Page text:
Yesterday I talked about how baseball views the Wilpon and McCourt situations differently and about how, because of this, Bud Selig is likely to take a harder stance when it comes to McCourt’s proposed use of TV money vs. Wilpon’s use of SNY money.
Today Ken Rosenthal has his own compare and contrast on it, focusing less on the structure of it all and more on the fact that Bud Selig simply likes Fred Wilpon more than Frank McCourt. After noting the sorts of things Selig could do to make McCourt’s life diffcult, Rosenthal reports:
Conversely, it is almost unthinkable that Selig would exert his influence to take an aggressive posture against Wilpon.
“He’s as close to Fred as he is to anybody in the game,” one former baseball executive says.
“(Selig) will do everything humanly possible to help the Wilpons,” another adds, referring to Fred and his son Jeff, the Mets’ chief operating officer. “He will bend himself into a pretzel to help them.”
The relationship is simply better with Wilpon than it is with McCourt. And, as Rosenthal quotes multiple insiders saying, Bud is a relationships guy.
Good reading from Robo. It catches the palace intrigue flavor of so much that animates the business of Major League Baseball.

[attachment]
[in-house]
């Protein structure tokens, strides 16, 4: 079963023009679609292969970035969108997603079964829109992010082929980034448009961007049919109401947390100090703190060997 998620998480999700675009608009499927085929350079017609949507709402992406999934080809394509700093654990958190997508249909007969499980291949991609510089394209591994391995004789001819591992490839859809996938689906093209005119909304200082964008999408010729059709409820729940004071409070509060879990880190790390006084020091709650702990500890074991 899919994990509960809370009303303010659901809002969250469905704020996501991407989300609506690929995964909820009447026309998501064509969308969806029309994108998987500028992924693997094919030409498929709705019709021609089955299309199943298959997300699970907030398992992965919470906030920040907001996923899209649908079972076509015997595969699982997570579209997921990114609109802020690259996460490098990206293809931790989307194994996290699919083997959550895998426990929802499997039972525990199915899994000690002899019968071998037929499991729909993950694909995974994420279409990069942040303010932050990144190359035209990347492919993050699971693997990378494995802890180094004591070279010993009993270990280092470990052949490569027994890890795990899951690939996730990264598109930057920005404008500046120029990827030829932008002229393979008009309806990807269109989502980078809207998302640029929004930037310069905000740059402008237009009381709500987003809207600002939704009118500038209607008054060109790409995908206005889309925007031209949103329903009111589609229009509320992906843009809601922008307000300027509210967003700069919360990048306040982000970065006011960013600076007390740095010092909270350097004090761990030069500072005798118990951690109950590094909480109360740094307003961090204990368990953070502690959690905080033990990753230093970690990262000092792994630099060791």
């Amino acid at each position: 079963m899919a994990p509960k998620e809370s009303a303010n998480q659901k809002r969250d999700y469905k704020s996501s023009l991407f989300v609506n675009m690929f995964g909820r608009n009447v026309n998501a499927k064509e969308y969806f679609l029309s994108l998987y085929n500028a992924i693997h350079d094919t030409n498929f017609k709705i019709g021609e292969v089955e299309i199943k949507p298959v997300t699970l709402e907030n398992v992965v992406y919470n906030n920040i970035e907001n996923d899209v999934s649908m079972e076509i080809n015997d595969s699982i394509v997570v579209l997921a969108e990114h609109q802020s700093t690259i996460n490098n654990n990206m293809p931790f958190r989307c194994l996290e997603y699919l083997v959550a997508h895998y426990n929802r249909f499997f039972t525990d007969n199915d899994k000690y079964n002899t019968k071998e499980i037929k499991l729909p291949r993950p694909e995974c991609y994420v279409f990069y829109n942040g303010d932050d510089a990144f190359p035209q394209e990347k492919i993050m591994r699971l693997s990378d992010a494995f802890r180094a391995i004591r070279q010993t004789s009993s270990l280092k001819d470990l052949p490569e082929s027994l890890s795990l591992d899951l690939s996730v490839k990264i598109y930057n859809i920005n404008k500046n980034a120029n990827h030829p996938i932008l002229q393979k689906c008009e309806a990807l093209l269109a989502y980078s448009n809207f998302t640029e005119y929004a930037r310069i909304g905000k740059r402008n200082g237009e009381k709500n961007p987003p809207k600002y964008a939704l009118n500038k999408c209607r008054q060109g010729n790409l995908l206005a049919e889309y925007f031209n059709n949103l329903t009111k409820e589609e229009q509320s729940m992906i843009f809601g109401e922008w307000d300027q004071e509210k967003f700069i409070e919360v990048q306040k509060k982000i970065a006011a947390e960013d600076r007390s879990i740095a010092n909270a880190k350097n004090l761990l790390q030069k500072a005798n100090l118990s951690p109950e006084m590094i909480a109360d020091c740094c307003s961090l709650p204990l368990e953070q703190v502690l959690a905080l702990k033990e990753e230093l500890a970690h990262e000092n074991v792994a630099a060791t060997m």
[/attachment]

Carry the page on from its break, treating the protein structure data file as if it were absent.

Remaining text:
Fresh off our “Manny Machado didn’t hustle” post, here’s one about him trying a little too hard. Machado was called for interference in the bottom of the fourth inning during Monday night’s NLCS Game 3 against the Brewers at Dodger Stadium. It was actually Machado’s second attempt to interfere with Orlando Arcia during the game.
In the bottom of the second, Machado led off with a single. Cody Bellinger followed up by hitting a grounder to second baseman Travis Shaw, who fed to Arcia. Machado slid towards Arcia enough to disrupt the play, allowing Bellinger to reach first base safely. The Brewers didn’t challenge, in part because Arcia didn’t attempt a throw.
Fast forward to the bottom of the fourth. Machado again leads off and again reaches base, this time with a walk. Bellinger hits another grounder. First baseman Jesús Aguilar snags the ball and fires to Arcia covering the second base bag. Machado slides into second base and reaches out with his right hand to mess with Arcia’s throw to first base. It succeeds, as Arcia’s throw skips past first base towards the dugout. Brewers manager Craig Counsell challenged the call, alleging slide interference (the “Chase Utley rule”). The umpires reviewed the play and agreed that Machado did indeed interfere with Arcia, so Bellinger was called out. What made Machado’s effort even worse is that Bellinger would’ve reached easily regardless, so there was no need to interfere with Arcia.
The Dodgers trail the Brewers 1-0 through the first half of the game. The Brewers got their run early thanks to an RBI double by Ryan Braun off of Walker Buehler in the top of the first. Jhoulys Chacín has pitched excellently for the Brewers thus far.